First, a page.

In terms of Section 138(1) of the Labour Relations Act, a Commissioner may conduct an Arbitration in a manner that the Commissioner considers appropriate in order to determine the dispute fairly and quickly, with the minimum of legal formalities.
In the guidelines on misconduct Arbitrations published by the CCMA, it is stipulated that an Arbitration typically involves several stages. Only the first few stages of the Arbitration will be discussed, seeing that the discussion of this article is only for the authenticity of documentary evidence.
Before proceeding to Arbitration, any preliminary issues that may exist must be dealt with. This may include applications for condonation or legal representation as well as objections to the jurisdiction of the CCMA or Bargaining Council as well as the authenticity of documentary evidence. The Commissioner will generally ask parties whether there are any preliminary issues to be raised, whereafter parties should be given an opportunity to address the preliminary issue. A ruling must be issued before the dispute can proceed to Arbitration.
The second stage is where the parties narrow down the issues. The purpose of this stage is to reach an agreement on the legal and factual issues involved which will arise out of the dispute. The Commissioner must determine whether the substantive or procedural fairness is challenged. The applicant party should then challenge any documents and the authenticity of documentary evidence. At the conclusion of this stage, the parties should record the issues that are common cause, the issues that are in dispute, and the issues that the Commissioner is required to decide to adjudicate the dispute.
If the authenticity of the documentary evidence, such as the minutes of the disciplinary hearing and/or any other documentary evidence, is challenged, the writer/author of that document should come and testify to that effect. If the authenticity of the documentary evidence is challenged and the writer doesn’t testify to that effect, the documentary evidence will come down to hearsay evidence and will likely not be considered by the Commissioner.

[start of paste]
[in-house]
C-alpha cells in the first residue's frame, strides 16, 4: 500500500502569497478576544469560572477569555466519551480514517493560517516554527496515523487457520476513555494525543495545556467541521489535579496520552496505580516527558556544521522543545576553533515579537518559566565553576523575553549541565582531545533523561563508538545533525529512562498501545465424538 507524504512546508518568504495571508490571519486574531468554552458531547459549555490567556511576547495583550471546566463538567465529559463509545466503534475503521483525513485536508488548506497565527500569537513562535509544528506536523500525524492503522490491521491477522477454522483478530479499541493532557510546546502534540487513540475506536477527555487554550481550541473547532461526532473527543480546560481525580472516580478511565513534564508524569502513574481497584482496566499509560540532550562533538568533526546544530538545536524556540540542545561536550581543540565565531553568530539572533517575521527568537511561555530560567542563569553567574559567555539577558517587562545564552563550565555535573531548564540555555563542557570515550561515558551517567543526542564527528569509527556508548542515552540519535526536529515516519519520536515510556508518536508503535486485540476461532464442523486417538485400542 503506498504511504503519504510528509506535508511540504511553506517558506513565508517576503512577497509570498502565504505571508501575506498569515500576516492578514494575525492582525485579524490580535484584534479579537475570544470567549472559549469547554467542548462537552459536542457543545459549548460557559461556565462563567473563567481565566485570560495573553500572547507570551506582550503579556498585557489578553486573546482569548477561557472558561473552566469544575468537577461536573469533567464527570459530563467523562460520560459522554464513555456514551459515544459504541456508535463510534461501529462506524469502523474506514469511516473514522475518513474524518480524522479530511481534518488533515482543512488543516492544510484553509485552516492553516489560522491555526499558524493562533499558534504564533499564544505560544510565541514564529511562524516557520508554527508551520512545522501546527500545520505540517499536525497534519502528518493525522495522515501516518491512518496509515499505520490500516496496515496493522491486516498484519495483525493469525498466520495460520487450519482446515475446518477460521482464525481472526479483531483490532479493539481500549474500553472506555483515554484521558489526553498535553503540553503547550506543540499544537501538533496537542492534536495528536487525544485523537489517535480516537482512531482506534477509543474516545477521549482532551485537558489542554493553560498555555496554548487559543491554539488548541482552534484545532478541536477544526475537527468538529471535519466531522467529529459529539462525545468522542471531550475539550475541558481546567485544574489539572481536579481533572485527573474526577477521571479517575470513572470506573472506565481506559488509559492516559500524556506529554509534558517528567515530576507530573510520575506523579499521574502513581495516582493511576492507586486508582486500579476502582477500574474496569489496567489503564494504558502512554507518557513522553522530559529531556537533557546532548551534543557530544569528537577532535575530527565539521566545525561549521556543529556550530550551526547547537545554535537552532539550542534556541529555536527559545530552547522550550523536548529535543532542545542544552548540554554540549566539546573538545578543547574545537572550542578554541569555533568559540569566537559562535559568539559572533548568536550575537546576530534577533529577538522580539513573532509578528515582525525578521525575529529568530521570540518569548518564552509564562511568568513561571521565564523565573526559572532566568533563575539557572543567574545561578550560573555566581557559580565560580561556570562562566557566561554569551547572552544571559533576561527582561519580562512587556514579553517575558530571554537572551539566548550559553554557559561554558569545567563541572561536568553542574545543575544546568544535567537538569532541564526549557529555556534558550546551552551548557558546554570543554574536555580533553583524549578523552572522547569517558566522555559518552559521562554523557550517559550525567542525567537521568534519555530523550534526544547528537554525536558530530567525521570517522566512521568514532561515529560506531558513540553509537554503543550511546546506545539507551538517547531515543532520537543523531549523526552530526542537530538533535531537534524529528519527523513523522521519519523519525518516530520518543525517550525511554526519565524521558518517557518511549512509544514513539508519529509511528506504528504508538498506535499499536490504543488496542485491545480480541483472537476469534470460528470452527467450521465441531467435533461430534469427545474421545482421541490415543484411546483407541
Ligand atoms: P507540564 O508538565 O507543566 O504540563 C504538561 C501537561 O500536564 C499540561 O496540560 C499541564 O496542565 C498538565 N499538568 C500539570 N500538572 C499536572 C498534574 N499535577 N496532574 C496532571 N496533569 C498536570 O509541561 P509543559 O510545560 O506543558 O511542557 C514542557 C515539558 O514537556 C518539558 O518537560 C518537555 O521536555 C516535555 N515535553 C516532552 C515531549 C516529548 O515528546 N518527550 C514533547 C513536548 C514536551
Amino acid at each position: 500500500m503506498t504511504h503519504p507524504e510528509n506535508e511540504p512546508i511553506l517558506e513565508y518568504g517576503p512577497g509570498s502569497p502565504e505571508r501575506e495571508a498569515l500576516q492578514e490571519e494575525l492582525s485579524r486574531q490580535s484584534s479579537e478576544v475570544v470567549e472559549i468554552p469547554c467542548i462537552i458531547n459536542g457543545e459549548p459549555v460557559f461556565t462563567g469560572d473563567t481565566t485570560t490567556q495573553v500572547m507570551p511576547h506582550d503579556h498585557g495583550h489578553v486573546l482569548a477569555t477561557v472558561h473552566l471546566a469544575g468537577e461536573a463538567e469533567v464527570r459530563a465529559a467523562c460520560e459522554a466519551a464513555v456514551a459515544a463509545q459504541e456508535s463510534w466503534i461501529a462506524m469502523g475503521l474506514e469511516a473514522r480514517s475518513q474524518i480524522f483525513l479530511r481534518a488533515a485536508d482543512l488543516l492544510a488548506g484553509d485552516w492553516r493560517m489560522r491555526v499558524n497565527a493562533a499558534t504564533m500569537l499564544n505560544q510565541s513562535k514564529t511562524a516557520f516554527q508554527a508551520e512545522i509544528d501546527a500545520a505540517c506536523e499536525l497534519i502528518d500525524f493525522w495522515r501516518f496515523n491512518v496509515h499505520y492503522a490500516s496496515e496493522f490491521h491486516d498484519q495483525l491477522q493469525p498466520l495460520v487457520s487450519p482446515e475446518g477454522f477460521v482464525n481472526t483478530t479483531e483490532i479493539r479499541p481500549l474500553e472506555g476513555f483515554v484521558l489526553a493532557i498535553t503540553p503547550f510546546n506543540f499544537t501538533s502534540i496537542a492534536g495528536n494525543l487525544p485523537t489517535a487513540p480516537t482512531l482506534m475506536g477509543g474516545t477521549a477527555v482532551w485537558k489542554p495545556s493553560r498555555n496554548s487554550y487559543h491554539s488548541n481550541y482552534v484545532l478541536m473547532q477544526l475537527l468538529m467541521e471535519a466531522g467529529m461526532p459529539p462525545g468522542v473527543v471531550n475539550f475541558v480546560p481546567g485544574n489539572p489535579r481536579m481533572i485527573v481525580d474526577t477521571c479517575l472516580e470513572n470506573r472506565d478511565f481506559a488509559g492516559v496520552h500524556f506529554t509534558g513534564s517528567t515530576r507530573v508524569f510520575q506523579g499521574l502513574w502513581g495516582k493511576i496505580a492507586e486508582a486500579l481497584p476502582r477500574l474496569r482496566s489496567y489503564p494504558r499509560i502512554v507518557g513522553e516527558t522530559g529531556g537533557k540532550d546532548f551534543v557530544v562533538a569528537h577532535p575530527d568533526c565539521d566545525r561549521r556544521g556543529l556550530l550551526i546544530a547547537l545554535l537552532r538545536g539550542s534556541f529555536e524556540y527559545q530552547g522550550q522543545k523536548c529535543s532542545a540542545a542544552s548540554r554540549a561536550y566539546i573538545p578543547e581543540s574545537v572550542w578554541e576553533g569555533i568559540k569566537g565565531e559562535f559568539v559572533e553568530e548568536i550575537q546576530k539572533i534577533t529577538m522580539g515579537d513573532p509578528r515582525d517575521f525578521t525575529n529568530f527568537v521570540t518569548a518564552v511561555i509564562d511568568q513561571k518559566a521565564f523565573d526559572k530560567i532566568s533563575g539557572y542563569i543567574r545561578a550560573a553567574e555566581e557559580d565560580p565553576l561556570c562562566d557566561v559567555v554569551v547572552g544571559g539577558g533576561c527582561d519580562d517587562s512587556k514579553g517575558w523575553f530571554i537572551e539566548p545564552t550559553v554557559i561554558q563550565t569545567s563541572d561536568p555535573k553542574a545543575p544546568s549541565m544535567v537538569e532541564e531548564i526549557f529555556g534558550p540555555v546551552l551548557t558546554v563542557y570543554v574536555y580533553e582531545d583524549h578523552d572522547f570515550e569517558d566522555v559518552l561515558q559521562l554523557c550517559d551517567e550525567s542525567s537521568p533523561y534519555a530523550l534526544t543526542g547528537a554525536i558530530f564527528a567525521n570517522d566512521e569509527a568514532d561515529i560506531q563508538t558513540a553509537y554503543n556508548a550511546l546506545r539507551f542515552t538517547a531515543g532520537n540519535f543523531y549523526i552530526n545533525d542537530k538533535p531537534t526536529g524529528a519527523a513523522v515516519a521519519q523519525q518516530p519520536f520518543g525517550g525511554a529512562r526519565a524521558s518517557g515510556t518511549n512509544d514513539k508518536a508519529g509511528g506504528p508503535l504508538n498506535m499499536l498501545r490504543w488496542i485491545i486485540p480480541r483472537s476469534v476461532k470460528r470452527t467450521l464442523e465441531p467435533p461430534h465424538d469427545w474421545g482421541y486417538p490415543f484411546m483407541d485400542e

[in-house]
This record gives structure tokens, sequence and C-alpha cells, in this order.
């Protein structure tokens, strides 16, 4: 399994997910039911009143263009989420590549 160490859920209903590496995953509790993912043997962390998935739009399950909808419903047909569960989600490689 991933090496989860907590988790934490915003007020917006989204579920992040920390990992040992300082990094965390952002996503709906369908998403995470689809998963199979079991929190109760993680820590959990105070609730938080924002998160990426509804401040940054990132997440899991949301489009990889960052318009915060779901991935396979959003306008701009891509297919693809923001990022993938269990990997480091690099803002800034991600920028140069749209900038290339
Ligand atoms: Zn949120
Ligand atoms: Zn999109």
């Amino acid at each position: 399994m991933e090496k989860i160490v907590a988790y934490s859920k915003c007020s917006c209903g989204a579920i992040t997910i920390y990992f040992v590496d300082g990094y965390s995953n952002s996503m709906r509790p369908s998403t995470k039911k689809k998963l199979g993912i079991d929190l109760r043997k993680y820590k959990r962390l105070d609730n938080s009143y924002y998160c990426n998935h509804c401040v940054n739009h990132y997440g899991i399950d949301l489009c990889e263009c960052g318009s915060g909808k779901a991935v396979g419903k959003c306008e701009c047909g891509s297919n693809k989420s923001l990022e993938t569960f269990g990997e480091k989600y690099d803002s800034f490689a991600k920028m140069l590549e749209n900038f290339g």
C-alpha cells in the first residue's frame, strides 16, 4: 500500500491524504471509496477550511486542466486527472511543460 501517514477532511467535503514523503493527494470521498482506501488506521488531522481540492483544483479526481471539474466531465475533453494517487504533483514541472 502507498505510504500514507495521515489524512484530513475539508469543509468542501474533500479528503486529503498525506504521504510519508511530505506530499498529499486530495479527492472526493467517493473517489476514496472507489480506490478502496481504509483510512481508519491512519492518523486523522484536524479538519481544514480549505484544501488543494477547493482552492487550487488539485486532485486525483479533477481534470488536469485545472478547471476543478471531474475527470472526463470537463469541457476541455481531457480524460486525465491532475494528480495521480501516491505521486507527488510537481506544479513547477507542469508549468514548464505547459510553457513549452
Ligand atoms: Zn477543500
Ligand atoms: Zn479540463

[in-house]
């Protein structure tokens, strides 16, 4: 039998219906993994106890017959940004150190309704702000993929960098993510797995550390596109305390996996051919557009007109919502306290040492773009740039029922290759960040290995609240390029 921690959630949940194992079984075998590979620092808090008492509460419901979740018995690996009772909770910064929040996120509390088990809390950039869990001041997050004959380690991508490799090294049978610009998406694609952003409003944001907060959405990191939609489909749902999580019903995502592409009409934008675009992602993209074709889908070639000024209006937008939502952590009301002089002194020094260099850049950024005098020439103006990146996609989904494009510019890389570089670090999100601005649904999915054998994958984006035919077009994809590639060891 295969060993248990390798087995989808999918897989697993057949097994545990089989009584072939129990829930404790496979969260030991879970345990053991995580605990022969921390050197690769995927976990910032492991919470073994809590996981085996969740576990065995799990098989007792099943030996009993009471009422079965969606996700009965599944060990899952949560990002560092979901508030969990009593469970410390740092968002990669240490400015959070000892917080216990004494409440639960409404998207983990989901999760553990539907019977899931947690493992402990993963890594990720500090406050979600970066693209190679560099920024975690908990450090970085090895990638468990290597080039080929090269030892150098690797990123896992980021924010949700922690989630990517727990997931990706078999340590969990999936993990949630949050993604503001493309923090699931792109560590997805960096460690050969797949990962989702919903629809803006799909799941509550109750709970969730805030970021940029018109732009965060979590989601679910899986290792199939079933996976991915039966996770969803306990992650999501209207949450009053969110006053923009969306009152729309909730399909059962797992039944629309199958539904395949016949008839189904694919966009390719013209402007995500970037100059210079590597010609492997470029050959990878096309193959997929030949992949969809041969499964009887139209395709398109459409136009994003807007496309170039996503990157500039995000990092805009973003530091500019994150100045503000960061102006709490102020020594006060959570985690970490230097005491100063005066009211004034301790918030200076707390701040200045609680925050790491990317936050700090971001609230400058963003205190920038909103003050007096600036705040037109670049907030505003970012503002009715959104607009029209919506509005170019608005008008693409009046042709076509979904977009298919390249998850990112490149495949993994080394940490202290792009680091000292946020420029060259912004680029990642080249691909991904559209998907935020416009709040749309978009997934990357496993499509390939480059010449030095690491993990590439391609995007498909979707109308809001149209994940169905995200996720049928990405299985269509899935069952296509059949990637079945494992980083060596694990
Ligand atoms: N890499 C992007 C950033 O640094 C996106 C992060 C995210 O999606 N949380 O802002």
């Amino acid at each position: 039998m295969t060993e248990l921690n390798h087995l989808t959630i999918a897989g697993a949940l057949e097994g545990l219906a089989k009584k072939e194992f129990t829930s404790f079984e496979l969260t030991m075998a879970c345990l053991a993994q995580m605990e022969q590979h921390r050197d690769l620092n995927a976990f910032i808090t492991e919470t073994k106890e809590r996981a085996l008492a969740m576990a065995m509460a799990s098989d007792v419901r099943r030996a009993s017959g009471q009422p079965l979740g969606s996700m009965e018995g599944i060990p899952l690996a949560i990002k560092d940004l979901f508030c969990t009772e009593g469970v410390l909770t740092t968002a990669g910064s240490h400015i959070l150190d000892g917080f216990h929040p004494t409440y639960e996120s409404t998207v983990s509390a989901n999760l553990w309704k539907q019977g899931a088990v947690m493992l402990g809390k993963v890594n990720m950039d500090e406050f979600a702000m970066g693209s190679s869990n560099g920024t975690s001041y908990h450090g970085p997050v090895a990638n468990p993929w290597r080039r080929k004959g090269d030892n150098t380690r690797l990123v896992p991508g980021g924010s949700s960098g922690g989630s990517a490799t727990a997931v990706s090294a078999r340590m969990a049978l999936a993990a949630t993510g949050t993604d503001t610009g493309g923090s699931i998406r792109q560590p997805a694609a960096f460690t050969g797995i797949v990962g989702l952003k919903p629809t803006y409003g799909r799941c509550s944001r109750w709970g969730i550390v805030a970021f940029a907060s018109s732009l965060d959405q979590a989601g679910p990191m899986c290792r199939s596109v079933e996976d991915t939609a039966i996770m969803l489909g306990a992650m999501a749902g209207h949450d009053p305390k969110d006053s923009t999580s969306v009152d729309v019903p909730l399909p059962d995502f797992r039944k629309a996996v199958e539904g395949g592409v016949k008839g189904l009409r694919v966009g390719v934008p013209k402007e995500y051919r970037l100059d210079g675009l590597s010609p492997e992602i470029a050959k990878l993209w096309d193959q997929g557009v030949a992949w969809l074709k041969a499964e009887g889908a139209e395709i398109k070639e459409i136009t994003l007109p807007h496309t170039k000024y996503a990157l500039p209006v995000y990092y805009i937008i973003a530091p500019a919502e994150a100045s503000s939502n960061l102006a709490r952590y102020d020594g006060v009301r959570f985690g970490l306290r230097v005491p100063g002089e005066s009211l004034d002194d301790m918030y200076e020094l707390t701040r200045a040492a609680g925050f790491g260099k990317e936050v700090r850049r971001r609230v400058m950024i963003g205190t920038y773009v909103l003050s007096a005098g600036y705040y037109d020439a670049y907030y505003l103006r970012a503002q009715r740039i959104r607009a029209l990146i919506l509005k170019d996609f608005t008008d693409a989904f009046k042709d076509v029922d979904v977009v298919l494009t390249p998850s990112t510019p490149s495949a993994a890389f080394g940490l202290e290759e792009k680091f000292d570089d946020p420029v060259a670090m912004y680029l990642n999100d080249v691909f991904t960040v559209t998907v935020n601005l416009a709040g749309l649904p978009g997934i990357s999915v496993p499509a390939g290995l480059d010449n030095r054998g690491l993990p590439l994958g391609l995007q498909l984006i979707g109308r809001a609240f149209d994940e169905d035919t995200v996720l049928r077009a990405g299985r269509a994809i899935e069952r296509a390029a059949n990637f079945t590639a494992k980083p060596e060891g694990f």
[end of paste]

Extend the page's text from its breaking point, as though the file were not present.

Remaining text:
The other question at hand is: What if the party fails to raise a preliminary issue and/or fails to mention the challenge of the authenticity of the documentary evidence during the process of narrowing down the issues and only mentions it at a later stage?
In Botha v S  2 ALL 116 (SCA), the Court held that in the absence of a challenge by the other party as to the authenticity of the documentary evidence, copies could be accepted on the principle of best evidence.
In Prestige Cleaning Services (Pty) Ltd v Commissioner JD Sello NO and others 2016 ZALC JHB 166, it was held that it is not necessary for a party to continue leading evidence on a point or documentation that is not contested, the fact that such evidence is not corroborated by further evidence does not warrant its exclusion. Proper weight should be attached to uncontested evidence.
If the other party only raises a point for the authenticity of the documentary evidence at a later stage, as mentioned above, the Commissioner should be informed about this immediately. It is clear, with reference to the above-mentioned case law, that in the absence of a challenge, the documents could be accepted. It will be highly recommended that a ruling should immediately be made to this effect by the Commissioner. If the ruling is that the authenticity of the documentary evidence will be added to the issues in dispute, the other party should then be offered the opportunity to call back his/her witnesses to enable them to testify to this effect. If the ruling by the Commissioner is that the authenticity of the documentary evidence was not challenged, you know that this will not be considered by the Commissioner.
Article by: Tammy Koekemoer
Dispute Resolution Official – Bloemfontein